By Alexandra Brzozowski
(EurActiv) — On his trip to Moscow, EU’s chief diplomat Joseph Borrell on Friday (5 February) told his hosts that their treatment of jailed opposition leader Alexei Navalny represented ‘a low point’ in ties, as his case had added a new irritant to the strained relations between Russia and the West.
In response, his Russian counterpart Sergei Lavrov said the EU was “an unreliable partner” and was acting more and more “like the United States”.
In Brussels, the expectation for the controversial diplomatic visit had been low. Not all EU countries were supportive of the visit.
To add insult to injury, Borrell’s visit was overshadowed by what some critics called provocative choreography, as Navalny appeared in a glass cage in a Moscow courtroom answering new charges, being accused of slandering a World War Two veteran who took part in a promotional video backing reforms last year that let Putin run for two more terms in the Kremlin after 2024 if he wants.
Navalny had then tweeted that the celebrities and 94-year-old war veteran Ignat Artemenko, who appeared in the pro-Putin video were “a disgrace to the country, people without conscience – traitors”.
World War II veterans are idealised in Russia as heroes and saviours of the nation.
“This case, in general, was intended as a kind of PR process because the Kremlin needs the headlines: Navalny slandered a veteran,” he told the court. “I find it really disgusting and unbearable… You’ve been using him (the veteran) as a puppet… you’re making a mockery of a 95-year-old man.”
Though the charge is currently punishable by up to two years in jail, his lawyers say he cannot face a custodial sentence because the alleged crime was committed before the law was changed to make it a jailable offence.
Speaking to reporters after the meeting, Lavrov said he was ready to engage and complained about the state of EU-Russia ties.
Commenting on the possibility of EU sanctions against Moscow over its treatment of Navalny, Lavrov said “for Russia, the EU is an unreliable partner”.
‘Like the United States’
He added that the question of possible sanctions was an internal matter for the EU, but said Russia had noticed how Brussels was increasingly behaving like the United States and imposing unilateral restrictions on countries.
Lavrov had previously accused the West of hysteria and double standards over the Navalny case.
Despite calls from the Baltic countries, Poland, Italy and Romania, EU foreign ministers in January decided to refrain from the time being from imposing fresh sanctions on Russian officials in response to Navalny’s detention.
The EU has already economic sanctions in place on the Russian energy, financial and arms sectors over its 2014 annexation of the Crimean peninsula and had sanctioned six Russian officials close to President Vladimir Putin in response to Navalny’s poisoning last summer.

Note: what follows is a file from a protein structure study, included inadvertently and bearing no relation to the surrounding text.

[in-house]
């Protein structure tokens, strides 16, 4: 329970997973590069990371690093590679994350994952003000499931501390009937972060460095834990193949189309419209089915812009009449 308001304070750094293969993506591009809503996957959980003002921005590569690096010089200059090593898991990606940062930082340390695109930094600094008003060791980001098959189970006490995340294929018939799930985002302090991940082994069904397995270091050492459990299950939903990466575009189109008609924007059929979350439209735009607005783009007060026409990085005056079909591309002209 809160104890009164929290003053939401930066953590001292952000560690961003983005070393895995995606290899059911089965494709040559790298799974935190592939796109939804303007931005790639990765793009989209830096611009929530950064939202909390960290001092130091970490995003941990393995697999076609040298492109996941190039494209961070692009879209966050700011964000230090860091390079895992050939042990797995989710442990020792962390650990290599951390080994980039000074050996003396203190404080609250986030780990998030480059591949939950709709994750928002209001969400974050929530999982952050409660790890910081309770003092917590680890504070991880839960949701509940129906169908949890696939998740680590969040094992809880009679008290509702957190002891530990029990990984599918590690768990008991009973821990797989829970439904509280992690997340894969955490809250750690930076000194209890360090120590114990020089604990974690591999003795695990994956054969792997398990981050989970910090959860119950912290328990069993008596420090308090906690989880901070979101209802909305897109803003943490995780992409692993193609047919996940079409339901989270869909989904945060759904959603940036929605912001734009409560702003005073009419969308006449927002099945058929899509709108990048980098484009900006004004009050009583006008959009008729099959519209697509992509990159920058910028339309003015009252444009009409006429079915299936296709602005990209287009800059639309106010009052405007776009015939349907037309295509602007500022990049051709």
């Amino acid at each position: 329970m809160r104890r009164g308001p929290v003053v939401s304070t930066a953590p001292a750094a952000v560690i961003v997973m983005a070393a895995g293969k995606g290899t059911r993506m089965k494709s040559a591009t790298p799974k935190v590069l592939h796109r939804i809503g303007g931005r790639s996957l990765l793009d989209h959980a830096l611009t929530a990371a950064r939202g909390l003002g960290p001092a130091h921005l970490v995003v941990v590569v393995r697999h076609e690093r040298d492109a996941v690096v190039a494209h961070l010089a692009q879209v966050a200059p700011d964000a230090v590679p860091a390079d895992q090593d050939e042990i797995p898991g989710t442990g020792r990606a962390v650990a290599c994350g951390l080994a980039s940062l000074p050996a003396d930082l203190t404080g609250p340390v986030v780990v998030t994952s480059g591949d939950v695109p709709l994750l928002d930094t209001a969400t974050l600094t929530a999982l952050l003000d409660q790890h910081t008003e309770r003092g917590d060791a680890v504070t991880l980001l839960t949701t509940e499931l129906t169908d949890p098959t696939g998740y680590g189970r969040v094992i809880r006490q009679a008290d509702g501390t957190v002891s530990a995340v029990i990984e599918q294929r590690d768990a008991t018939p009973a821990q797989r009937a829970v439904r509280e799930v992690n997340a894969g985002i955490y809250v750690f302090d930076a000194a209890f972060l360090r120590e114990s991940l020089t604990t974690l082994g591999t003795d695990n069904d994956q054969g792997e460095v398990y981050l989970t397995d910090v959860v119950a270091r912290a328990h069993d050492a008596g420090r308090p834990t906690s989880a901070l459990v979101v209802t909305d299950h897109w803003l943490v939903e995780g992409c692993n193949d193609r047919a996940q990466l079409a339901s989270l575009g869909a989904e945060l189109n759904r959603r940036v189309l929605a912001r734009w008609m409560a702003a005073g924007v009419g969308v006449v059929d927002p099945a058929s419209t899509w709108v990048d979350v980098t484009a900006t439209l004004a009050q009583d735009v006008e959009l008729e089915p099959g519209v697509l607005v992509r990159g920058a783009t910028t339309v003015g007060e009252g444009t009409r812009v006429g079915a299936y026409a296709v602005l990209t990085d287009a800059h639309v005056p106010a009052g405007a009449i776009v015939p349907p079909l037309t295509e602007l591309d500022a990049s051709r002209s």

However, EU leaders are expected to discuss further steps at a planned summit on 25-26 March, where Russia ties will be on the agenda.
After joint talks, Borrell and his Russian counterpart Lavrov reaffirmed that Brussels and Moscow wanted to continue working together despite differences.
Speaking after the meeting, Borrell said the discussions had been “frank and open” but “intense” as “certainly our relations are under severe strain and the Navalny case is a low point”, as he met his Russian counterpart.
“While we fully respect Russian sovereignty… the EU considers issues related to the rule of law, human rights, civil society and political freedom are central to our common future,” he said.
According to Borrell, EU-Russia relations would be marked by “fundamental difference and lack of trust”, with both sides seeing each other as “a competitor and a rival rather than a partner”.
Both diplomats, however, said during talks in Moscow that Brussels and Moscow wanted to continue working together despite differences.
“There are issues in which we can and must work together,” Borrell told reporters, who said that, “both sides have confirmed their interest in maintaining and expanding channels of dialogue, including on issues on which our positions differ.”
Before his departure, Borrell had said he planned to use the visit to meet with representatives of the civil society. His program, which hasn’t ended, is still unclear.
An EU spokesperson, commenting on Borrell not meeting Navalny, told reporters in Brussels Borrell would not meet Navalny in prison, not even trying to, because “it would send the wrong signal” and give the impression the EU is supporting his sentence.
“Navalny should not be in prison”, she added.
EU lawmakers largely condemned the visit as ill-timed and inappropriate, too.
The European Parliament is expecting Borrell for a post-visit briefing at their plenary session next week on Tuesday.